The electrode 4 may be attached to a device (e.g., a patch clamp amplifier) that measures current and/or voltage between the electrode 4 and another reference, such as a reference or bath electrode 45. In some embodiments, one or more of the electrodes 4, 45 may comprise a microelectrode. As used herein, the term “microelectrode” refers to a patch electrode of appropriate size for recording signals from individual cells 30. Preferably the tip of the patch electrode 4 is brought into contact with a cell (or a solution 41 in contact with the cell) to enable measuring electrical properties of the cell 30 in a patch clamp configuration. As used herein, the term “patch clamp” refers to a patch electrode configuration that allows the recording of signals from a biological membrane by placing a patch electrode in contact with a small area of the cell membrane 30A. The patch clamp may be a “whole-cell patch clamp,” (see FIGS. 10A-C) which refers to a patch electrode configuration that allows the recording of signals from the entire membrane of a cell 30 by placing a patch electrode 4 in contact with a small area of the cell membrane 30A and then rupturing that small area of membrane 30A (the patch). Generally, this may be done as an “inside-out whole-cell” when a cell is placed inside the pipette 40 and the patch of membrane is ruptured via air exposure.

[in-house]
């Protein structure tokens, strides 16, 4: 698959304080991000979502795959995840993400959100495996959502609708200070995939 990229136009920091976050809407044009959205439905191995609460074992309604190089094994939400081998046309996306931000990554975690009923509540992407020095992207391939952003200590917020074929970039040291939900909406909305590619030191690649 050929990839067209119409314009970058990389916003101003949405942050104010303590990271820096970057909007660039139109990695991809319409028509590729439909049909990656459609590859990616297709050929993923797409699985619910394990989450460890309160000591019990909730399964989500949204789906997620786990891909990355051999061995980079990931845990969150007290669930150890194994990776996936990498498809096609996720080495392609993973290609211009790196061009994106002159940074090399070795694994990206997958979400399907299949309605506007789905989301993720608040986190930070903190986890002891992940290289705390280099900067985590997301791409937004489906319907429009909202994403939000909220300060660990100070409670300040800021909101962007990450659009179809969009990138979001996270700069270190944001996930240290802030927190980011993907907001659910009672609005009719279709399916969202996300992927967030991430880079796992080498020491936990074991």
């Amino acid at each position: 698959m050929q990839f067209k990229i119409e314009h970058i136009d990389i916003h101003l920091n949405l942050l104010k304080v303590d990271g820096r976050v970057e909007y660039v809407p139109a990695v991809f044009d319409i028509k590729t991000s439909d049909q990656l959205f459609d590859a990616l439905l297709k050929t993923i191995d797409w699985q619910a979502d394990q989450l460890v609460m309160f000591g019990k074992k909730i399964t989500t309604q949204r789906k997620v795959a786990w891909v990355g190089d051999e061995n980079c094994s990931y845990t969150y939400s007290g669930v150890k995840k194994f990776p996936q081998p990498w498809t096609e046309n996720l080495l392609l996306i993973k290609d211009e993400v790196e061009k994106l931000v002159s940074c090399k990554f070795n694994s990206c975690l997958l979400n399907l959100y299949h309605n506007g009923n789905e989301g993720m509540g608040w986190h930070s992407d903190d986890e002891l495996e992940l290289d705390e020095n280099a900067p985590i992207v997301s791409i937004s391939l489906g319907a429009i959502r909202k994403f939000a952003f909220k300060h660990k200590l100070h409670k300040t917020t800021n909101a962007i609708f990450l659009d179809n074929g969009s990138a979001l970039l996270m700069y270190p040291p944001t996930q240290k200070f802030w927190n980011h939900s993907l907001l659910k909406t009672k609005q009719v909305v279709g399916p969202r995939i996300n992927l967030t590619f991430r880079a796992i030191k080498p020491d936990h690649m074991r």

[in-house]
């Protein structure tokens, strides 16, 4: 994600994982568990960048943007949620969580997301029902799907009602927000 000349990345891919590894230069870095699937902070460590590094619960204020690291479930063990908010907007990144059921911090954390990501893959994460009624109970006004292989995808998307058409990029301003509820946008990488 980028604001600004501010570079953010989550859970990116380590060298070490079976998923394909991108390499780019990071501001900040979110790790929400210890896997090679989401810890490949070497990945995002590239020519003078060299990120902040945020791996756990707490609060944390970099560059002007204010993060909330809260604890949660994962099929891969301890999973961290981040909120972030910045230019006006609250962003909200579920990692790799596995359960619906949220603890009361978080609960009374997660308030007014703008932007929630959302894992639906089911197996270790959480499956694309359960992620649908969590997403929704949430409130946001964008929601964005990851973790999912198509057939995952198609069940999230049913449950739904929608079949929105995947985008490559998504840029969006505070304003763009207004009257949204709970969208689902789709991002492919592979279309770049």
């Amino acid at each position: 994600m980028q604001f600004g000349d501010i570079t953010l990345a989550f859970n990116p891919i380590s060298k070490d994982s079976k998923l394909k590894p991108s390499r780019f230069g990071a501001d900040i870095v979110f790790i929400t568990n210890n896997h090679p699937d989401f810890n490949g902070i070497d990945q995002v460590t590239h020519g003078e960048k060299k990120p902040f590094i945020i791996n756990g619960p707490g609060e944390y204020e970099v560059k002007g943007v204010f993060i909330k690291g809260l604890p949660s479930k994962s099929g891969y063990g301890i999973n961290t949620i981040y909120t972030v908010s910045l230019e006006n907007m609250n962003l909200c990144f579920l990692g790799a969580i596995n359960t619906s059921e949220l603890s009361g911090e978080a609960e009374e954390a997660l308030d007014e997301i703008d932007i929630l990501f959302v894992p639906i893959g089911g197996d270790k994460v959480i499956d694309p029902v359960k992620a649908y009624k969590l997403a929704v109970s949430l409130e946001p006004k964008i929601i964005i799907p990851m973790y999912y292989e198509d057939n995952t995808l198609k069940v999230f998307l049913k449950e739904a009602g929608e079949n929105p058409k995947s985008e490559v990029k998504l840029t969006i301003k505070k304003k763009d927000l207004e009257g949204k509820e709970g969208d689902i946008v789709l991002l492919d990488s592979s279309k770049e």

As shown in
The pipette holder 7 may include any surface with one or more holes, grooves, or coupling devices to enable pipettes 40 to be affixed thereon or stored therein. For instance, pipettes 40 may be inserted into holes in the pipette holder 7 so that the pipettes 40 rest in the pipette holder 7 in a vertical or substantially vertical position, wherein the pipette holder 7 is a generally flat surface in the horizontal plane. The tips of the pipettes 40 may stick through the bottom side of the pipette holder, and the remainder of the pipettes 40 may stick out above the surface of the pipette holder 7 (see FIGS. 5A-D).